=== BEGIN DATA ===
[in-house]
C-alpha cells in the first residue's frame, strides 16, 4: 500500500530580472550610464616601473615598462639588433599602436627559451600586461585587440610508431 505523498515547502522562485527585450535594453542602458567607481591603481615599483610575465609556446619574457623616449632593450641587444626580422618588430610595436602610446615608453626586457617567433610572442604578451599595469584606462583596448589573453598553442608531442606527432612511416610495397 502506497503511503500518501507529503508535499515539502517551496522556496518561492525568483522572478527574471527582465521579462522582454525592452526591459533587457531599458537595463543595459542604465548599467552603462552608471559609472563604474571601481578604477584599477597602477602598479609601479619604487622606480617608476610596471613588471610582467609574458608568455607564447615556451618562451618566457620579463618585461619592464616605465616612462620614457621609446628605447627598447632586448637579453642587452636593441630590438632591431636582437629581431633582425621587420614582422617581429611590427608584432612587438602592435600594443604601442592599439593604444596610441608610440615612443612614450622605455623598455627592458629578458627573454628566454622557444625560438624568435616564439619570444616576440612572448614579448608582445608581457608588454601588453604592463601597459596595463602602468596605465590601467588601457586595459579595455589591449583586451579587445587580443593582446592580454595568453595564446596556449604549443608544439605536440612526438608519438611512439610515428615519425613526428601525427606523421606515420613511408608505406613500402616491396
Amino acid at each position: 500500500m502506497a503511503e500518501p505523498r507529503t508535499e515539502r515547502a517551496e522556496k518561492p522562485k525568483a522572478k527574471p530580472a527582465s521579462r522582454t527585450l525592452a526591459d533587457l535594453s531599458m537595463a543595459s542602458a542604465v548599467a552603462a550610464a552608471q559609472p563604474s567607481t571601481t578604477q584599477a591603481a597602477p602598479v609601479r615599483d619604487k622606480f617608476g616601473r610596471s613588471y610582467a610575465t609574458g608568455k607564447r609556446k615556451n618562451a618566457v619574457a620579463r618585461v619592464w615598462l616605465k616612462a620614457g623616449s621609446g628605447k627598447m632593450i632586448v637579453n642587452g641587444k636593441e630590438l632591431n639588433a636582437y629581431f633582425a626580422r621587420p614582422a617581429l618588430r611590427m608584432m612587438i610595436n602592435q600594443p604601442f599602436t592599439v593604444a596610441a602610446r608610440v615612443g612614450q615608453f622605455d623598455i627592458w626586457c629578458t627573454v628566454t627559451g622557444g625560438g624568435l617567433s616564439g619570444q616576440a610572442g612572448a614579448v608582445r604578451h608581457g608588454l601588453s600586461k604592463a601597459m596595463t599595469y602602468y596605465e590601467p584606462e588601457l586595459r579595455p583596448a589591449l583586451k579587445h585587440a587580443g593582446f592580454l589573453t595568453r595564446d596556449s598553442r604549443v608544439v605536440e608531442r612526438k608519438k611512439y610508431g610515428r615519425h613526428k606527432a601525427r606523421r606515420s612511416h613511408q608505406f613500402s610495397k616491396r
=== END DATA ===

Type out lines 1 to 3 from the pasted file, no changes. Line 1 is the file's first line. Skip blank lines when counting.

[in-house]
C-alpha cells in the first residue's frame, strides 16, 4: 500500500530580472550610464616601473615598462639588433599602436627559451600586461585587440610508431 505523498515547502522562485527585450535594453542602458567607481591603481615599483610575465609556446619574457623616449632593450641587444626580422618588430610595436602610446615608453626586457617567433610572442604578451599595469584606462583596448589573453598553442608531442606527432612511416610495397 502506497503511503500518501507529503508535499515539502517551496522556496518561492525568483522572478527574471527582465521579462522582454525592452526591459533587457531599458537595463543595459542604465548599467552603462552608471559609472563604474571601481578604477584599477597602477602598479609601479619604487622606480617608476610596471613588471610582467609574458608568455607564447615556451618562451618566457620579463618585461619592464616605465616612462620614457621609446628605447627598447632586448637579453642587452636593441630590438632591431636582437629581431633582425621587420614582422617581429611590427608584432612587438602592435600594443604601442592599439593604444596610441608610440615612443612614450622605455623598455627592458629578458627573454628566454622557444625560438624568435616564439619570444616576440612572448614579448608582445608581457608588454601588453604592463601597459596595463602602468596605465590601467588601457586595459579595455589591449583586451579587445587580443593582446592580454595568453595564446596556449604549443608544439605536440612526438608519438611512439610515428615519425613526428601525427606523421606515420613511408608505406613500402616491396
Amino acid at each position: 500500500m502506497a503511503e500518501p505523498r507529503t508535499e515539502r515547502a517551496e522556496k518561492p522562485k525568483a522572478k527574471p530580472a527582465s521579462r522582454t527585450l525592452a526591459d533587457l535594453s531599458m537595463a543595459s542602458a542604465v548599467a552603462a550610464a552608471q559609472p563604474s567607481t571601481t578604477q584599477a591603481a597602477p602598479v609601479r615599483d619604487k622606480f617608476g616601473r610596471s613588471y610582467a610575465t609574458g608568455k607564447r609556446k615556451n618562451a618566457v619574457a620579463r618585461v619592464w615598462l616605465k616612462a620614457g623616449s621609446g628605447k627598447m632593450i632586448v637579453n642587452g641587444k636593441e630590438l632591431n639588433a636582437y629581431f633582425a626580422r621587420p614582422a617581429l618588430r611590427m608584432m612587438i610595436n602592435q600594443p604601442f599602436t592599439v593604444a596610441a602610446r608610440v615612443g612614450q615608453f622605455d623598455i627592458w626586457c629578458t627573454v628566454t627559451g622557444g625560438g624568435l617567433s616564439g619570444q616576440a610572442g612572448a614579448v608582445r604578451h608581457g608588454l601588453s600586461k604592463a601597459m596595463t599595469y602602468y596605465e590601467p584606462e588601457l586595459r579595455p583596448a589591449l583586451k579587445h585587440a587580443g593582446f592580454l589573453t595568453r595564446d596556449s598553442r604549443v608544439v605536440e608531442r612526438k608519438k611512439y610508431g610515428r615519425h613526428k606527432a601525427r606523421r606515420s612511416h613511408q608505406f613500402s610495397k616491396r